As a Colorado entrepreneurial community, we shouldn’t stand for this. As citizens and tax payers in Colorado, we shouldn’t stand for this. And as innovators, looking forward, we shouldn’t stand for this. My call to action is at the end of this email – if you do nothing else, go sign the petition right now. And tell everyone you know.
I think our governor, John Hickenlooper, is awesome. I hope he focuses on this quickly and demonstrates his own background as an entrepreneur, as an innovator, and as a proponent of innovation. Given the launch of his new effort to rebrand Colorado for the next 20 years, I hope he focuses his brandCO effort on innovation, entrepreneurship, and the future, rather than protecting incumbents in regulated industries through the misuse of power, especially in areas – such as the taxi industry – where the service, at least in Colorado, is uniformly poor. Colorado’s new brand shouldn’t be “backwater protectionist state” – yeah – that doesn’t sound very good to me.
The Uber story has already played out in a number of other states. The regulators quickly back down from the powerful lobby / industry groups that are influencing the new regulations. In some cases, it’s a simple misuse of power. In others, it’s a lack of understanding of what is going on. And in others, it has been a backward looking regulator, or government, that momentarily forgets that it serves its citizens, not a small constituent of incumbents.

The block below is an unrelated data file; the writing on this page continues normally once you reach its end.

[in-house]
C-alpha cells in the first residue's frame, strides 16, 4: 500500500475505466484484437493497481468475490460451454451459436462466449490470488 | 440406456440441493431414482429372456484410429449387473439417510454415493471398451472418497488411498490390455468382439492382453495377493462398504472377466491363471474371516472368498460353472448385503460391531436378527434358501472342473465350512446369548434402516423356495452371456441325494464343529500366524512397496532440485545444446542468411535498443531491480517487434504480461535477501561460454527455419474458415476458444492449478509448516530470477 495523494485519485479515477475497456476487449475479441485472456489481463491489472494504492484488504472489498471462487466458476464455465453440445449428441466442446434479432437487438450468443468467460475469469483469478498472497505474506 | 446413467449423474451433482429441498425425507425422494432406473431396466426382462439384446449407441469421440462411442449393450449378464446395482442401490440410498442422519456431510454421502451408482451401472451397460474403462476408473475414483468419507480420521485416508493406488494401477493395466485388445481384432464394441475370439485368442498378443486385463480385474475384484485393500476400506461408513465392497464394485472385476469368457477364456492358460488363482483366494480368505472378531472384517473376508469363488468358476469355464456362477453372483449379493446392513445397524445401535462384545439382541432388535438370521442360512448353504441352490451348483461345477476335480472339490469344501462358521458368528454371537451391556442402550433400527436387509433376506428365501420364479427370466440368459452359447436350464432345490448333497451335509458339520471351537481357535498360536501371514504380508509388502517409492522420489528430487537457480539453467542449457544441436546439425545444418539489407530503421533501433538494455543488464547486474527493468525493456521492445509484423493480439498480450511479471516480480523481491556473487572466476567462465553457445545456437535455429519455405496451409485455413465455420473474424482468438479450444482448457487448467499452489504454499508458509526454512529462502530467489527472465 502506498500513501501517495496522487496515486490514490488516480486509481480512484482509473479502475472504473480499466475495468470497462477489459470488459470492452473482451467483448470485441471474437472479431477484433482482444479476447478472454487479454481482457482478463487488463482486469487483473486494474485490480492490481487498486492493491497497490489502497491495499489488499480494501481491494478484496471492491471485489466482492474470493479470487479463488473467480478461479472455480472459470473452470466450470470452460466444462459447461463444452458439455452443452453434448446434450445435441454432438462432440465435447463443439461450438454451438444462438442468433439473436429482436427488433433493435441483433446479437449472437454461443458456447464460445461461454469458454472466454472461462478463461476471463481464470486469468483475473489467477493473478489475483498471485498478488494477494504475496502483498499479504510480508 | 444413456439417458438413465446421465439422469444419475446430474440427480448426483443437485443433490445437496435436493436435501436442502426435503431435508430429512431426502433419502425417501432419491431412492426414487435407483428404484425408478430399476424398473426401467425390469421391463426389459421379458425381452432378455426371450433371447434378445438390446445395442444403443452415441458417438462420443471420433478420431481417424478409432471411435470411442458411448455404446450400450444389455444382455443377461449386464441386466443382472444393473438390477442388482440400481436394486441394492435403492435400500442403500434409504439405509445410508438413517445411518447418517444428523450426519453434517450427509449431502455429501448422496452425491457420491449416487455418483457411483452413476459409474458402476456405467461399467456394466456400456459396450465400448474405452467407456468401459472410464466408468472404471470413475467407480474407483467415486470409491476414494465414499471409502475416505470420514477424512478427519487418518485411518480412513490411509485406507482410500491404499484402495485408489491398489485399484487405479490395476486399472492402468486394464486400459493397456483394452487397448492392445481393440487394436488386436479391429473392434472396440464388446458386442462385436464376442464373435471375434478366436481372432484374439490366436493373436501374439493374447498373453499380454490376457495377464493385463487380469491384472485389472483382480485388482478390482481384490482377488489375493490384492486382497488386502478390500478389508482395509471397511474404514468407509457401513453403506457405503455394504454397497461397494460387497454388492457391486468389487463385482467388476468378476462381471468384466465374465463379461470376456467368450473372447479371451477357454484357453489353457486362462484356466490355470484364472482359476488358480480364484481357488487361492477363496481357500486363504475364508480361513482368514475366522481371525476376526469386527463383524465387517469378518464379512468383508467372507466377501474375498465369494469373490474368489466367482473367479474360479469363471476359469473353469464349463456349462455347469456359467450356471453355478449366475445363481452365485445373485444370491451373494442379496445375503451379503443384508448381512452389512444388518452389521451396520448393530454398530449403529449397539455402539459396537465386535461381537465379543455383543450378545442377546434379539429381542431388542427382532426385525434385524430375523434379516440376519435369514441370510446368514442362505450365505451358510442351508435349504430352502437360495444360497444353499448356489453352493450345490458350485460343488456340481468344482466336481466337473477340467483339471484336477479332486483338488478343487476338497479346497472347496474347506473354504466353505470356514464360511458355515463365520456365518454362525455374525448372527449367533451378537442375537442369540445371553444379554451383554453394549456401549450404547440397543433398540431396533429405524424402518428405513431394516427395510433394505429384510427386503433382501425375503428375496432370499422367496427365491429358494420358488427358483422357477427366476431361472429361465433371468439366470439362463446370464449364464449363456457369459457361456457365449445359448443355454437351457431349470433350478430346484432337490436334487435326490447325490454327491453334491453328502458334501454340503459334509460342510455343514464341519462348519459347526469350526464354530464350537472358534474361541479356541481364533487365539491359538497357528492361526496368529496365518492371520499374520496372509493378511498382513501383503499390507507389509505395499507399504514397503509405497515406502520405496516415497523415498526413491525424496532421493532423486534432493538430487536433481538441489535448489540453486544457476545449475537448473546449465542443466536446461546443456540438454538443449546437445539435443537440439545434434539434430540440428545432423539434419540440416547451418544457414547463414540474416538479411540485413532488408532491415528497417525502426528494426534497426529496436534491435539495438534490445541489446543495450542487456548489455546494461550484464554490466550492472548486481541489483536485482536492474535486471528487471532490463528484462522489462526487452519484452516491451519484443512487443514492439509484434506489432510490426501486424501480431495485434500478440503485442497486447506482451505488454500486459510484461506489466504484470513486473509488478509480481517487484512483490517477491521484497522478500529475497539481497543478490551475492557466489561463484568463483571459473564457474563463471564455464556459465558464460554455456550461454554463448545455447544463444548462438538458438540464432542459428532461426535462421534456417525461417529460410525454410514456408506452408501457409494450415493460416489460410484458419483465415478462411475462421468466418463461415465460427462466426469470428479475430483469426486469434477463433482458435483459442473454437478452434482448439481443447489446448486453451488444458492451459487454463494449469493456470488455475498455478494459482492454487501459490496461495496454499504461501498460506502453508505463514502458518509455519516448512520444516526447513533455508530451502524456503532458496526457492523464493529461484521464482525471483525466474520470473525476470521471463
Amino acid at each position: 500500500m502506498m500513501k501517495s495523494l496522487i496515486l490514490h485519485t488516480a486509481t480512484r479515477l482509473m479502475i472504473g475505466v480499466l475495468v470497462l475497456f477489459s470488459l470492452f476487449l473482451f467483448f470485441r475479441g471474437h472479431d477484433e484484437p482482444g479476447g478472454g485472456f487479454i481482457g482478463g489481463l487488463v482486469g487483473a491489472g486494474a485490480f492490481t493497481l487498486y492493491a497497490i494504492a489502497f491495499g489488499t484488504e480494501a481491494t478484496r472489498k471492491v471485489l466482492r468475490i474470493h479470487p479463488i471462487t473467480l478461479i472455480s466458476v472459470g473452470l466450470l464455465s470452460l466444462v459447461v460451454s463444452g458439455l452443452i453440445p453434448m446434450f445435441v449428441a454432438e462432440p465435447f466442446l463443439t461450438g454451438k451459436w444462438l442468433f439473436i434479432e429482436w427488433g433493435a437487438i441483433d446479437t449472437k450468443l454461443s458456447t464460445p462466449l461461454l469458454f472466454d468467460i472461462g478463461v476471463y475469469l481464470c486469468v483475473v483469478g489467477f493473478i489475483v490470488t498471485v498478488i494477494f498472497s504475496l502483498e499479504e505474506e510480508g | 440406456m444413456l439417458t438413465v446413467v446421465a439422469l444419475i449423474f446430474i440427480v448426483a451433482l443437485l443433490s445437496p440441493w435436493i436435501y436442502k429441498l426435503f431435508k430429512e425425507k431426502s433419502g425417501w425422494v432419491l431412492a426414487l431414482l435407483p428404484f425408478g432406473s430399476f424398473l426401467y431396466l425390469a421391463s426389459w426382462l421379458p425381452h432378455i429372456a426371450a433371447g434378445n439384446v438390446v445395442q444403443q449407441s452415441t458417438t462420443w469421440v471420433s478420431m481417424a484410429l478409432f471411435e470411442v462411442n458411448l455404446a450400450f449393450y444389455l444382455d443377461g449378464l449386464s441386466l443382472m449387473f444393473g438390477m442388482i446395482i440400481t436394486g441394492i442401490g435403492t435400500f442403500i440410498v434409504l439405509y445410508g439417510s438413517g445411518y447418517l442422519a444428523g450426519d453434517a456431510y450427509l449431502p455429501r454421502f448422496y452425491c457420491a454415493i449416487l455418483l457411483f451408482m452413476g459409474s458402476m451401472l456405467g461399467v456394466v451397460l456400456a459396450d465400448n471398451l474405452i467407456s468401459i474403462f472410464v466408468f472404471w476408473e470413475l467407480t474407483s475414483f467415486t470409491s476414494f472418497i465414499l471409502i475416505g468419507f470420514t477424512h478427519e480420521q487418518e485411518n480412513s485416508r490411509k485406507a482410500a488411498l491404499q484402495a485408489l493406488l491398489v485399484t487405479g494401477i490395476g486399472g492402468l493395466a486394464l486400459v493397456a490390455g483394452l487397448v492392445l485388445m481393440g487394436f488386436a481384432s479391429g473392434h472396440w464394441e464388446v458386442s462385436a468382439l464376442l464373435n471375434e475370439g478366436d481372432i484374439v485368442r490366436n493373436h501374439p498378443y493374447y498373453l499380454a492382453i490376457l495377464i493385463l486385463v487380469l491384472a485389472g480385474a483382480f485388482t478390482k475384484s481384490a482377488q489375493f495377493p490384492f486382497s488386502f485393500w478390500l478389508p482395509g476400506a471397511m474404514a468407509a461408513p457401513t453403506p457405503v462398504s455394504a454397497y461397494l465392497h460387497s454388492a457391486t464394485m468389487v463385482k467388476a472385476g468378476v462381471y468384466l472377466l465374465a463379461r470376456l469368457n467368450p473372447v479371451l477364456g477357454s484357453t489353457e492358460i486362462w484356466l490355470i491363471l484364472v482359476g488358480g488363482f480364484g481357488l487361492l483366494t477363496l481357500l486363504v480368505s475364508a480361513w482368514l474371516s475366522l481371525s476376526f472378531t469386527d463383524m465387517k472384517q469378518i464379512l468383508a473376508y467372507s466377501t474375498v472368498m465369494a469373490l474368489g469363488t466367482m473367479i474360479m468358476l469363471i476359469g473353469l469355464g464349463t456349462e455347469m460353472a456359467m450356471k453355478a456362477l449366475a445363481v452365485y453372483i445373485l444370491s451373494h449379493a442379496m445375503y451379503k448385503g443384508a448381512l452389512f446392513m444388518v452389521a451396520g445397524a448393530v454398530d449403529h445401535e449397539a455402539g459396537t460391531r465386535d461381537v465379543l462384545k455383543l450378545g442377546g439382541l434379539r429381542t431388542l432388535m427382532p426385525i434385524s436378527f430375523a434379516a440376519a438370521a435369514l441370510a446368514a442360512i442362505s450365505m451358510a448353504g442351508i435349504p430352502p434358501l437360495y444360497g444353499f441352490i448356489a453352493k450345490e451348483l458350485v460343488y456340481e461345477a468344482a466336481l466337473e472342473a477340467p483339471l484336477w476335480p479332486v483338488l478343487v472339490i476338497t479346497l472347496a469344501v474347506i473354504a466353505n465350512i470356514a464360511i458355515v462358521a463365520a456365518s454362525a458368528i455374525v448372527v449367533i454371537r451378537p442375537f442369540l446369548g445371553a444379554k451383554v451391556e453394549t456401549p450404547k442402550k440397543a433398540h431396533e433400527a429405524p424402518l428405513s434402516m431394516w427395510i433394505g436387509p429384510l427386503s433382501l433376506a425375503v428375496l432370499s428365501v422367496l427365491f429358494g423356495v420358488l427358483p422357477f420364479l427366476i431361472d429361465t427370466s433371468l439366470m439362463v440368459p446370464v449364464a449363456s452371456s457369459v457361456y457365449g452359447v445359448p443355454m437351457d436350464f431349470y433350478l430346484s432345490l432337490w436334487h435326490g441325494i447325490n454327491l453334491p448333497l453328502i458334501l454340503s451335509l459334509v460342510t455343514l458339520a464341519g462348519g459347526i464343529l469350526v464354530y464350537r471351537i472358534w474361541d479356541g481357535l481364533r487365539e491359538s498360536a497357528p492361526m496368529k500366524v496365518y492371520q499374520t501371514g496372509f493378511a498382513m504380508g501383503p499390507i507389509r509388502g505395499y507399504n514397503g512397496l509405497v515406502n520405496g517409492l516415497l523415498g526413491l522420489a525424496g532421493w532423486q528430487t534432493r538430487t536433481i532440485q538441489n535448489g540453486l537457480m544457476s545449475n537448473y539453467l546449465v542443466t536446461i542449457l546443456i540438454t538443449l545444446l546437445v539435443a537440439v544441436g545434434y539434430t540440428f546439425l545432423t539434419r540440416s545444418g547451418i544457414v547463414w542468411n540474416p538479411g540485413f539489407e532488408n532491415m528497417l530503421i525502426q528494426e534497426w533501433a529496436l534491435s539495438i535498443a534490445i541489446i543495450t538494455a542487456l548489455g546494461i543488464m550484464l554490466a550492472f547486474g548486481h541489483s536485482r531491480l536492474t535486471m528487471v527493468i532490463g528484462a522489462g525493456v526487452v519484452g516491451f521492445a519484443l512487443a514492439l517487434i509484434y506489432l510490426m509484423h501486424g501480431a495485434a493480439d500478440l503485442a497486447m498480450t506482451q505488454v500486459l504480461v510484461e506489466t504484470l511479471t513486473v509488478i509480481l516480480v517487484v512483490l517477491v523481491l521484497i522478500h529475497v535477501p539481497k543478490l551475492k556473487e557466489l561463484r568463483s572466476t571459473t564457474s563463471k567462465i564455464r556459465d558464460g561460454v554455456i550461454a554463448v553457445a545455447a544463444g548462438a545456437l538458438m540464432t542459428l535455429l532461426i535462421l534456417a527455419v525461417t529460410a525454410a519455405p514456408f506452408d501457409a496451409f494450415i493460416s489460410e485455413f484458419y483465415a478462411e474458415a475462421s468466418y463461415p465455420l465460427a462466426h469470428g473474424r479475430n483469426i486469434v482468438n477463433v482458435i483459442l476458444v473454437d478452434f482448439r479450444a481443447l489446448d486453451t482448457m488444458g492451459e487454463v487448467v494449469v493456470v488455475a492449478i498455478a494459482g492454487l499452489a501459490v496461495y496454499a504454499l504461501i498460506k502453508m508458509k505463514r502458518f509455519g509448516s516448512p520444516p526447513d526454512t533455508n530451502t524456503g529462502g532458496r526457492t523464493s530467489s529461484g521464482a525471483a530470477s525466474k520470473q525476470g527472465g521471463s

The PUC rule changes are extensive, but there are several cleverly woven in that effectively shut down Uber if implemented. Read the following examples and be appalled.
– Section 6301: Uber’s pricing model will be made illegal: Sedan companies will no longer be able to charge by distance (section 6301): This is akin to telling a hotel it is illegal to charge by the night.
– Section 6309: Uber’s partner-drivers will effectively be banned from Downtown — by making it illegal for an Uber car to be within 200 feet of a restaurant, bar, or hotel. This is TAXI protectionism at its finest. The intent is to make sure that only a TAXI can provide a quick pickup in Denver’s city center.
– Section 6001 (ff): Uber’s partner-drivers will be forced out of business — partnering with local sedan companies will be prohibited.
These rules are not designed to promote safety, nor improve quality of service. They are intended to stop innovation, protect incumbents, hurt independent drivers, and shut down Uber in Denver.
There are several things you can do right now.
1) Contact Gov. Hickenlooper and tell him, “Save Uber in Colorado! Withdraw PUC Rules Changes to sections 6001, 6301, & 6309.”
2) Contact the Colorado PUC Directly:
3) Sign the petition that shows the PUC your #UberDENVERLove.